McClintock, Morse Face Off in Congressional Debate, Tackling Taxes, Gun Reform, Sexual Assault

1 min
Tom McClintock (L) and Jessica Morse (R) are candidates in California's 4th Congressional District race. (Sandy Huffaker/Getty Images and Jessica Morse)

The 4th Congressional District is centered in California’s gold country along the Sierra Nevada foothills. It's a storied area — the gold rush sparked the largest mass migration in U.S. history — and is one of the state's most conservative districts. It has the highest share of registered Republicans in California.

And while the chances of flipping it from red to blue remain small, Democratic newcomer Jessica Morse has managed to raise more than $1.4 million since she entered the race last summer, bolstering support through her lengthy background in national security.

Morse is challenging Republican incumbent Tom McClintock, who is seeking a fifth term; he's won reelection with more than 60 percent of the vote in recent years. This morning on KQED’s Forum program the two tangled on several issues, including the passage of the Republican tax reform package, which McClintock supported.

“I would simply put a question to you. Are you better off now than you were two years ago?" McClintock said. "If you feel that your opportunities are increasing, your pay is starting to rise again, your job is more secure — that's the result of these policies.”

But Morse countered that McClintock was overstating the benefits of the tax cut.

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“When you say that the average family in our district has received $1,900 back, I don't think you've met the average family in our district," Morse said. "According to the Congressional Budget Office, the tax bill that you passed will actually increase our national debt by two trillion dollars. And that is after offsetting any economic gains from it.”

McClintock countered these figures explaining that the CBO number was a projection that has turned out to be wrong. "In the first 11 months of this fiscal year we're bringing in more revenues to the federal treasury with the tax cuts than we had taken in last year without them," he said.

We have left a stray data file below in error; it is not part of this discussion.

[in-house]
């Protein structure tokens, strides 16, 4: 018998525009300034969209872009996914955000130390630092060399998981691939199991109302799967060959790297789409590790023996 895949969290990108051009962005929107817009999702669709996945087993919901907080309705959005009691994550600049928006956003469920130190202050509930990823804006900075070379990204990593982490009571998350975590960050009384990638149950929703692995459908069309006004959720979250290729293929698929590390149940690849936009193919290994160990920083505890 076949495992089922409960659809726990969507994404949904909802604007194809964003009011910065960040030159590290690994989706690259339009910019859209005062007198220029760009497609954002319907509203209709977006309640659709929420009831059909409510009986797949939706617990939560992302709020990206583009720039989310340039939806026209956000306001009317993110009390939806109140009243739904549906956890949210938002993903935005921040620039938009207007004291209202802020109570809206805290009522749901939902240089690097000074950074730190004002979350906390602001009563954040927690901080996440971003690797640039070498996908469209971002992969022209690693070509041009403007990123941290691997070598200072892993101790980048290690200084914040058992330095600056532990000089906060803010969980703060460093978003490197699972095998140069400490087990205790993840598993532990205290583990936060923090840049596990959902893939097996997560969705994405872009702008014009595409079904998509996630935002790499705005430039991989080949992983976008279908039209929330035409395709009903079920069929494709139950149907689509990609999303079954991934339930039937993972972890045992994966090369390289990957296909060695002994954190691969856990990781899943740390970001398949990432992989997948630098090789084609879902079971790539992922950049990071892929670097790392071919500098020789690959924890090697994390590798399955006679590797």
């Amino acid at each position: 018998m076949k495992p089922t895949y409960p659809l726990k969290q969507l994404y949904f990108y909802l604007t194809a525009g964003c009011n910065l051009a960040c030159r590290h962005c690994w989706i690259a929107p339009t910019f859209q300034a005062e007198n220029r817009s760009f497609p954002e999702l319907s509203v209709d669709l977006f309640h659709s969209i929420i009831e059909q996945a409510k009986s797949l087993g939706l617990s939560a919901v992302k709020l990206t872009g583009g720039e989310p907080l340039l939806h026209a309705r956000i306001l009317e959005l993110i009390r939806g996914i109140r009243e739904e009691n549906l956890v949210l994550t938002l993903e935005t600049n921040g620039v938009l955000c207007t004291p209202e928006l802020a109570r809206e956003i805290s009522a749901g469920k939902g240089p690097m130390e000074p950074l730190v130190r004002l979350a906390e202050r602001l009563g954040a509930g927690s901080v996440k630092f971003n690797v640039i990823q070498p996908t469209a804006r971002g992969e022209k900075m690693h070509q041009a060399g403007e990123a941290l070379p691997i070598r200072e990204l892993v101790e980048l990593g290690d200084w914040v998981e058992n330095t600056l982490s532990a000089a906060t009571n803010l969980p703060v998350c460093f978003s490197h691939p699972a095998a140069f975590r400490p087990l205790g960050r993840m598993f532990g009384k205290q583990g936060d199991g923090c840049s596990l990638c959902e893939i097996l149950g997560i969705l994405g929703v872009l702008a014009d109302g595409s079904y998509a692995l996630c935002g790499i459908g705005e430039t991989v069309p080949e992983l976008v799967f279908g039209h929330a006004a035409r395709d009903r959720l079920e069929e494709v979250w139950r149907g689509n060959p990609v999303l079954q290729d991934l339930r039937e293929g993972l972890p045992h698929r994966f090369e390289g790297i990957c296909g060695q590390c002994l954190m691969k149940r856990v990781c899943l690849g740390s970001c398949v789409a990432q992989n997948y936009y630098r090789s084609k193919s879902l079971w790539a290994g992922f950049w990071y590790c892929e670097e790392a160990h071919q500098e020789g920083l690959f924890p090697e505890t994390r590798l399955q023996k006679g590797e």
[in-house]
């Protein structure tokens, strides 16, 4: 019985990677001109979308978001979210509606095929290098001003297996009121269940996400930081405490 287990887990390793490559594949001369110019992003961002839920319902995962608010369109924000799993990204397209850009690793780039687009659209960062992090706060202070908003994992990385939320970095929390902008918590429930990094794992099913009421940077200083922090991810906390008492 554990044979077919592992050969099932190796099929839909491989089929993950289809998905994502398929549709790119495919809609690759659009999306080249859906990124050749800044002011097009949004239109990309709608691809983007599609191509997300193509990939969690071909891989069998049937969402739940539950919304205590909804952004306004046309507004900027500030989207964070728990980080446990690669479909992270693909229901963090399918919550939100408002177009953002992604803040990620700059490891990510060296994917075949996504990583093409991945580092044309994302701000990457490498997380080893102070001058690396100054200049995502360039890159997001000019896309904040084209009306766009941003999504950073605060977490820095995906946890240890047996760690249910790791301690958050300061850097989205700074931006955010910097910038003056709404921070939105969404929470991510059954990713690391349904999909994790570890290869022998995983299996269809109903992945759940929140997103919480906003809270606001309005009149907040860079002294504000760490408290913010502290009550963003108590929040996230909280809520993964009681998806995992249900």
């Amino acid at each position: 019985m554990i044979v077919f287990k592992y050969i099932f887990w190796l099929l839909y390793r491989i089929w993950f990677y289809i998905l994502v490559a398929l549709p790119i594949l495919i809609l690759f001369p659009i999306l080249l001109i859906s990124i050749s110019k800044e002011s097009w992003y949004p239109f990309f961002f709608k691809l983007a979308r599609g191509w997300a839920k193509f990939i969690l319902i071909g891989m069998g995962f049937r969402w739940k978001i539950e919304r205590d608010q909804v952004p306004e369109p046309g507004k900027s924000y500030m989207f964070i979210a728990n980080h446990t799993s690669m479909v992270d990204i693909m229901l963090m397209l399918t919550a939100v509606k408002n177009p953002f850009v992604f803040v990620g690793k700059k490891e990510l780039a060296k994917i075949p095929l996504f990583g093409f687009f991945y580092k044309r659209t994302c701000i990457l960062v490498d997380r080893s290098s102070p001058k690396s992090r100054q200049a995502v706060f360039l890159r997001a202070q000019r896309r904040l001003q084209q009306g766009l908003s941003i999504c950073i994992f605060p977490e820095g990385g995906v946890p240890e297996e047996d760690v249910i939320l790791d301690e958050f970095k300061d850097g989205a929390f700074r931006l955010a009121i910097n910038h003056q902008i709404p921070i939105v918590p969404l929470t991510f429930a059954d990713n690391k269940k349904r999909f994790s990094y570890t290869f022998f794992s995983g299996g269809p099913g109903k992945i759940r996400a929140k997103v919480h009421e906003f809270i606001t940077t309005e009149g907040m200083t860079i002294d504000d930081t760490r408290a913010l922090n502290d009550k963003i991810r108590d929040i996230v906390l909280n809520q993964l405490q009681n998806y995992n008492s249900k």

The Congressman also doubled down on another controversial issue — putting armed guards in schools to help prevent mass shootings.

"What I find appalling is, you walk into any bank and you'll see an armed guard there. But you don't think anything of it. That armed guard is there to protect our money," McClintock said. "And yet when it's suggested that we should have armed guards on our campuses to assure the safety of our children, the left goes absolutely ballistic."

McClintock also said teachers who have concealed carry permits should be allowed to carry their guns on school campuses. But Morse argued that this was an overly simplistic argument and the  presence of guns on campus is not a realistic solution.

"They [teachers] haven't gone through that level of training that our actual officials go through to be able to be responsible with a gun if there's a real safety situation," Morse said. "We need to have effective policies and I think that means ensuring that the safety standards we already have here in California are broad across the country."

McClintock said gun control laws have only proven effective at disarming law-abiding citizens.

Weighing in on the most recent and heated political topic — Brett Kavanaugh's confirmation to the Supreme Court — McClintock said the decision was "momentous and joyous for the constitution” as Dr. Christine Blasey Ford  leveled an accusation against Kavanaugh without evidence.

"That's called slander, it's called libel, it's called defamation," he said. "If you do it under oath it’s called perjury. I don’t know if she perjured herself or not, but there was no corroborative evidence to her accusations, which were grotesque in nature. [Having evidence] is one of the most fundamental principles of justice in our society.”

Morse insisted that rather than taking aim at survivors, we should instead be taking aim at the system, a system that Morse believes McClintock perpetuates.

"What is wrong with our system is we have elected officials like Congressman McClintock who came out this week and said Dr. Ford’s testimony was ‘crazy talk’," she said.  "He voted against the Violence Against Women Act. On every level he has voted to make women less safe and to penalize survivors coming forward.”

The candidates finished the debate with a discussion on healthcare. Morse argued for more transparency while McClintock insisted that patients need to be "back in charge of their health plans." He strongly opposes the "one size fits all" plan for Americans laid out by Obamacare.

Listen to the entire debate right here on Forum.

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